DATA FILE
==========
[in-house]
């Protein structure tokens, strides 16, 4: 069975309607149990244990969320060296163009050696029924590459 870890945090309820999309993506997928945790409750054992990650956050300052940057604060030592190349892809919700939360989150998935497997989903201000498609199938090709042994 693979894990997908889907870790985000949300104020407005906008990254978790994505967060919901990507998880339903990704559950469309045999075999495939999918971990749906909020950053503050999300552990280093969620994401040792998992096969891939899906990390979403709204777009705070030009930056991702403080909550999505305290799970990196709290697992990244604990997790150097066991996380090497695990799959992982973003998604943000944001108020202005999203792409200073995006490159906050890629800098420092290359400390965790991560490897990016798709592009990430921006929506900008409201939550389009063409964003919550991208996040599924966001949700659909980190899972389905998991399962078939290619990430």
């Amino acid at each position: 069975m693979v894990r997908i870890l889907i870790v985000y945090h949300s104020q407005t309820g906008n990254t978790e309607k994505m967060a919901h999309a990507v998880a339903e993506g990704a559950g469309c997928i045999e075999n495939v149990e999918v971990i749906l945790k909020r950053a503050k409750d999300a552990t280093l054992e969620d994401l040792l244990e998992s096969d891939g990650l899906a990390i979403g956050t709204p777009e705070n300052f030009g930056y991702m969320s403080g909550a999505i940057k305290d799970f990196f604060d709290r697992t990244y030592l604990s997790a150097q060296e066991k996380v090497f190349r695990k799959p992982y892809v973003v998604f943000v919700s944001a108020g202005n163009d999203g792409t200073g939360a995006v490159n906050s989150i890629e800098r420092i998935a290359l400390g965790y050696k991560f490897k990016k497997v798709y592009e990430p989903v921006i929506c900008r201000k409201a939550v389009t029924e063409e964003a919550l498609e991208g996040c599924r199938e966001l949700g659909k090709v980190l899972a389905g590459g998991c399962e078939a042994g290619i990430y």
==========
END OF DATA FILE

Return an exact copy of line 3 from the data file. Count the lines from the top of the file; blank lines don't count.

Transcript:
């Amino acid at each position: 069975m693979v894990r997908i870890l889907i870790v985000y945090h949300s104020q407005t309820g906008n990254t978790e309607k994505m967060a919901h999309a990507v998880a339903e993506g990704a559950g469309c997928i045999e075999n495939v149990e999918v971990i749906l945790k909020r950053a503050k409750d999300a552990t280093l054992e969620d994401l040792l244990e998992s096969d891939g990650l899906a990390i979403g956050t709204p777009e705070n300052f030009g930056y991702m969320s403080g909550a999505i940057k305290d799970f990196f604060d709290r697992t990244y030592l604990s997790a150097q060296e066991k996380v090497f190349r695990k799959p992982y892809v973003v998604f943000v919700s944001a108020g202005n163009d999203g792409t200073g939360a995006v490159n906050s989150i890629e800098r420092i998935a290359l400390g965790y050696k991560f490897k990016k497997v798709y592009e990430p989903v921006i929506c900008r201000k409201a939550v389009t029924e063409e964003a919550l498609e991208g996040c599924r199938e966001l949700g659909k090709v980190l899972a389905g590459g998991c399962e078939a042994g290619i990430y």